#15 Moral Reasoning and Conflict


In this blog, I further explore last week’s topic of moral reasoning in conflict.

When people are in conflict they justify retaliatory behaviour as appropriate. As each party reactively retaliates they engage in behaviour they would otherwise consider inappropriate. This response pattern seems to be prevalent and almost automatic in many cultures including the West. Why?

“The practice of retaliation is a problem for the world because it sustains many personal and international conflicts. Trying to understand it is important.

In the last blog I explored how advanced moral reasoning sometimes condones actions that are otherwise prohibited. Psychologist Lawrence Kohlberg used the example of stealing. If breaking and entering a closed pharmacy is the only way to acquire the medicine necessary to save someone’s life, it becomes not only acceptable but advisable. The decision to steal is appropriately reached because human life is valued more than property.

I have suggested that in conflict our advanced capacity for complex moral reasoning described by Kohlberg becomes misused as ‘moral rationalization’. Actions that we would normally view as inappropriate are explained away as appropriate in the conflict context. “I don’t care what the contract says. He won’t complete the job, so I am not going to pay him for any of the work he has done.” In this example the requirement to complete a job is viewed as trumping the payment terms of a contract, but the strength of the reasoning behind taking an action that will cause harm is much less robust than in Kohlberg’s example.

Misapplication of complex moral reasoning is one possible contributor to the prevalence of retaliation. Another possible explanation is our collective sense of justice.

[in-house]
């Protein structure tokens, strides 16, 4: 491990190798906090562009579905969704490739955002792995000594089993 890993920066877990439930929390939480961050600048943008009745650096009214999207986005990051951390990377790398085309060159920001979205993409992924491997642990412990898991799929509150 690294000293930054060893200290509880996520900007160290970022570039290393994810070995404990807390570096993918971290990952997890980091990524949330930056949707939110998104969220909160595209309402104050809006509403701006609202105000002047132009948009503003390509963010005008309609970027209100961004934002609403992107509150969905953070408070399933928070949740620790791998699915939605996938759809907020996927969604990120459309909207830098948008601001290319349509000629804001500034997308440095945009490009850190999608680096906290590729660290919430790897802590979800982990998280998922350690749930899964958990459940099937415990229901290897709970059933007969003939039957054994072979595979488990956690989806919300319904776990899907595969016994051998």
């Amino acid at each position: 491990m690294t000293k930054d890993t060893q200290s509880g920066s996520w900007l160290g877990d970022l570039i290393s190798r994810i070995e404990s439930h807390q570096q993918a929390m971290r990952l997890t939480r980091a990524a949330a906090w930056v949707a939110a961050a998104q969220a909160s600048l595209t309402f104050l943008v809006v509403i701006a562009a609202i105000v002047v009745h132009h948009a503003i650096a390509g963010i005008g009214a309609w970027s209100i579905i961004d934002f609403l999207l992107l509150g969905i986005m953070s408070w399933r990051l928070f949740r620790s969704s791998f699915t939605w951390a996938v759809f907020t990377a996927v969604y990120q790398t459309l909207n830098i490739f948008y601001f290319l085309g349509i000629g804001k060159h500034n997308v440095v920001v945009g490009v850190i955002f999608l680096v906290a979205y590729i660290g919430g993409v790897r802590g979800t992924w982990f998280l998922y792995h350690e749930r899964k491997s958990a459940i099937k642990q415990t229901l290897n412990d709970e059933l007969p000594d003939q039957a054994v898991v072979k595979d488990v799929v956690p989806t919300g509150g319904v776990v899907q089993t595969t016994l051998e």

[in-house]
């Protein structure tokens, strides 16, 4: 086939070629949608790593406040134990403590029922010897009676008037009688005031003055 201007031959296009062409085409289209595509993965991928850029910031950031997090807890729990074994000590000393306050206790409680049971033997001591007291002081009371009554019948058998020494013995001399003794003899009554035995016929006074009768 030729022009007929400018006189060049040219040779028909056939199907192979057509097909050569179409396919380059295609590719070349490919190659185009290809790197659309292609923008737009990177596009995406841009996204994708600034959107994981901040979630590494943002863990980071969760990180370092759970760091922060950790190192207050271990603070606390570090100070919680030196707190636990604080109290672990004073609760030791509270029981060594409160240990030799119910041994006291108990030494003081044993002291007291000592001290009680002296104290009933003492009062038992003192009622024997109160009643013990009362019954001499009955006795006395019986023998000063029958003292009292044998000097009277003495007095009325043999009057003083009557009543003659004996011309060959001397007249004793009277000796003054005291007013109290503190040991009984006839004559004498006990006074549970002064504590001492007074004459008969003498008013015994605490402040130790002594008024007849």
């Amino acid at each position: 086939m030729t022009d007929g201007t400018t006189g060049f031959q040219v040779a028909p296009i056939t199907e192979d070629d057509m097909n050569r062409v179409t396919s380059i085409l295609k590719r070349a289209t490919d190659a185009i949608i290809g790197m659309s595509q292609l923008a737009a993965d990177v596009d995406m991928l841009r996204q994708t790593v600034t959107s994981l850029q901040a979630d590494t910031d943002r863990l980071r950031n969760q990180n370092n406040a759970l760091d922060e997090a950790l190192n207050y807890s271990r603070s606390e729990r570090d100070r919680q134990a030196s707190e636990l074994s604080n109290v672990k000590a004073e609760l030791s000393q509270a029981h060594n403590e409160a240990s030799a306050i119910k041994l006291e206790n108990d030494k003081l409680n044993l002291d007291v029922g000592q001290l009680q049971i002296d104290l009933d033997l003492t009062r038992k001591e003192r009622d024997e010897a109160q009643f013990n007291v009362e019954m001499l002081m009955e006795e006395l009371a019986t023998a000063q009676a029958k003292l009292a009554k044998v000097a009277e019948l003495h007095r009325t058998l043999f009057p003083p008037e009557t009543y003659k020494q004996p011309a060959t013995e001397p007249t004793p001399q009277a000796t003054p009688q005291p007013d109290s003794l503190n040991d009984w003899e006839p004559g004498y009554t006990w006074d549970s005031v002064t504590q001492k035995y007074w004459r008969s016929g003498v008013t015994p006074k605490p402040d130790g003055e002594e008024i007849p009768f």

Quote by Gordon White on moral reasoning: "Forced confinement is normally a crime but as a response by the justice system to harm done, incarceration is institutionalized and accepted."


Retaliation and revenge are important and fully institutionalized aspects of the criminal justice system, right up to the death penalty for certain crimes in some jurisdictions. The criminal justice system doles out pain; for example, if you steal a valuable item and are caught, you will be incarcerated. If you drive after consuming alcohol and injure someone you may have your license revoked.

This practice runs deep into our psyches and is the core of what is understood to be justice. Forced confinement is normally a crime but as a response by the justice system to harm done, incarceration is institutionalized and accepted.

It seems that this deeply held societal sense of justice is mirrored in our personal sense of justice. Once we feel that we have been treated badly, we often feel that retaliation is appropriate. Within our own conflicts we take on the role of judge and jury and then dole out what we consider as an appropriate response, which is often retaliatory. On a subjective level our response seems reasonable. We may not even consider how the other party will experience our response, and what the consequences will be. Worst of all, we feel righteous about our actions.

A mutual diminishment in the quality of collective behaviour creates a downward spiral.  Each party feels the other does not deserve to be treated with normal considerations and each contributes to the other responding in that manner.

This blog is the beginning of an exploration of what drives our tendency to retaliate. Being aware of this human tendency can lead us to actions that are more considered and more considerate. In my experience once a dispute has escalated, parties often have to be willing to give each other the benefit of doubt on some points in order to resolve it.

For information about alternative forms of justice, read my blog by clicking here.


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